Great dog info

Great dog info

Just read a fascinating article on the Quartz website: “Stop coddling your dog — he’s 99.9% wolf.” Written by Kevin Ashton and focused largely on the recent work of famed dog trainer Cesar Millan, the piece contains more information about dogs that was new to me that anything I’ve read in a long time.  Among the interesting tidbits: A century ago, there were about 1 million dogs in America, one for every hundred peopleFifty years ago, there were 30 million dogs, one for every six peopleToday, there are 80 million dogs, one for every four peopleEight million (one in 10) of these animals are in shelters.” And the fact that Hitler slept with a German shepherd.

More important is the bigger theme of what’s the best approach to dog training. The article should be of interest to not just puppy raisers but anyone who lives with — or just likes — dogs.

Tucker’s in touch with his inner wolf (sometimes)

Apres Christmas

The tree’s still standing. We won’t have time to take it down until next week, but it seems pretty clear it will live out its days without being knocked over by Dionne. That doesn’t mean it wasn’t cause for any… unfortunate incidents. I’ll confess now what I was too horrified to admit before: Steve and I think there’s a possibility she ate one of the ornaments. About two weeks ago we found the hanger and tiny shards of glass under the dining table. We couldn’t believe she would actually chew and swallow glass. But we never found the rest of whatever it was. For days we anxiously watched her and her droppings in the yard, but we never saw any signs of blood or debility (or sparkly dog feces). If she DID eat the ornament, it doesn’t seem to have hurt her. We doubt that she buried it, but it’s a possibility…

Also on the list of taboo munchies — normally — are rawhide chews. But for years Tucker has gotten a little stash of goodies on Christmas morning that includes at least one item of that sort. This year I forewent the actual pig’s ears that are so dear to his heart. But I couldn’t resist buying at least one rawhide chip for him and Dionne.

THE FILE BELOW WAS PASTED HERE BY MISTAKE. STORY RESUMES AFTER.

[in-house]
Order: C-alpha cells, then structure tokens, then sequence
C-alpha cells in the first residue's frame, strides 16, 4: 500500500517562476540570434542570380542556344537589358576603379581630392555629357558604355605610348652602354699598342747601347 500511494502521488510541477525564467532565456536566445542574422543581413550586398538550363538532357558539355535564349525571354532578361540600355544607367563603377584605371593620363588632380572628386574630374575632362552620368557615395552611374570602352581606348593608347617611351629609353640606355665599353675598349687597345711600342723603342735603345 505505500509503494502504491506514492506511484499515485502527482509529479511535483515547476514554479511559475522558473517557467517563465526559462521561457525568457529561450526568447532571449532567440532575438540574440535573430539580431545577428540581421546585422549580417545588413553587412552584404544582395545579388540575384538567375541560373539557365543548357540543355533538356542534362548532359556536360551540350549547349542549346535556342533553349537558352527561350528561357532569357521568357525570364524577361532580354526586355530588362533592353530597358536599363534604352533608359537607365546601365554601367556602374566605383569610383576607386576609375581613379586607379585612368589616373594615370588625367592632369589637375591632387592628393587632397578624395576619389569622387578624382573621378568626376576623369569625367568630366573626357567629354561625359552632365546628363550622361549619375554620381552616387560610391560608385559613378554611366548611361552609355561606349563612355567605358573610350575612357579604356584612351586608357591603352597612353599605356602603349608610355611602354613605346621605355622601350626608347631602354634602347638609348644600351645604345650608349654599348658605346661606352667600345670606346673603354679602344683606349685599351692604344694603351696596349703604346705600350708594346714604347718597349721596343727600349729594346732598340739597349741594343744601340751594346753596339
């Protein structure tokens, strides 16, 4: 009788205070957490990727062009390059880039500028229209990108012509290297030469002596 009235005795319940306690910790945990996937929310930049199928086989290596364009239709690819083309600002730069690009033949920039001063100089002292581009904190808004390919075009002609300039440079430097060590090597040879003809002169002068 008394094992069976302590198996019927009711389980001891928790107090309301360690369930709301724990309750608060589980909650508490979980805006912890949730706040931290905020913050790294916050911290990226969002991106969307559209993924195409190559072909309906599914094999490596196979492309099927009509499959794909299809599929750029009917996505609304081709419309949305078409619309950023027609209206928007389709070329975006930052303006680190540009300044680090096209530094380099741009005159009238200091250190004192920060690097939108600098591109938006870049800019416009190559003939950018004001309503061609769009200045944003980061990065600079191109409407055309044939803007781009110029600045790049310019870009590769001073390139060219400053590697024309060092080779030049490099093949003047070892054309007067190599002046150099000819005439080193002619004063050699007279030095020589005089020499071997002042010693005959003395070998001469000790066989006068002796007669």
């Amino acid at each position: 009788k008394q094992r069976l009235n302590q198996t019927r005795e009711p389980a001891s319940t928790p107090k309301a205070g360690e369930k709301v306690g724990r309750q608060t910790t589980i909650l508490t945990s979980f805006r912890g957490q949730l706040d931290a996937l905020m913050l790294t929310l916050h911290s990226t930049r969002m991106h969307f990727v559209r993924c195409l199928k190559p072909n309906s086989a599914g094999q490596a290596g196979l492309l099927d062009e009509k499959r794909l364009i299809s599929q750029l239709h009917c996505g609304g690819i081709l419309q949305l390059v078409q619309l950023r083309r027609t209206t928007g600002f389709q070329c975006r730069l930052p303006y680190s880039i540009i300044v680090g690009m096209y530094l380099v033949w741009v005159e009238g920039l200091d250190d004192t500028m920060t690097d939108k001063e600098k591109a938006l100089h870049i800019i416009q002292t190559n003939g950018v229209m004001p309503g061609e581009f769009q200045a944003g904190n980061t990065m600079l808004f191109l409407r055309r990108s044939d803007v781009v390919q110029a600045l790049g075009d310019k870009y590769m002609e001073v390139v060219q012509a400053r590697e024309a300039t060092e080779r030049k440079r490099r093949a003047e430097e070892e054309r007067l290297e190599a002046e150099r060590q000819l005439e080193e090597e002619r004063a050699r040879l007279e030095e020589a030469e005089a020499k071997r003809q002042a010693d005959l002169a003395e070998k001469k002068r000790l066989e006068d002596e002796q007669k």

This annual treat makes Tucker so happy that for 20-30 minutes, he just walks around with it in his mouth, wagging his tail.

Now THAT’s one happy dog!
Dionne seemed stunned by hers. But eventually, she sneaked away from us and hunkered down under the dining table for a good long chew that — for once! — was sanctioned at least by us.
It doesn’t seem to have done her any harm. (But then any puppy that can eat an ornament wouldn’t be fazed by a little scrap of rawhide.)

Malls and Tucker-mauling

Malls and Tucker-mauling

Steve witnessed Dionne trying to push Tucker into the pool the other morning. That’s what it looked like, he says. She jumped up on Tucker and shoved; he was on the edge of the pool. He avoided going in, but she attacks him a lot. You’d think he would be happy at those times when she’s gone out.

Nonetheless, this is what he looked like when Steve took Dionne out Friday one one of his rare sorties into a mall. Sad!

Dionne, for her part, seems to have a limited appetite for the Christmas hustle and bustle. There are interesting sights to see….

And lots of folks eager to shake her paw….

Still, much of shopping can be a bore.

She always seems happy to get back home.  And Tucker invariably prances up to her, wagging his tail vigorously. Proof that there’s no accounting for some dogs’ (and puppy-raisers’) taste.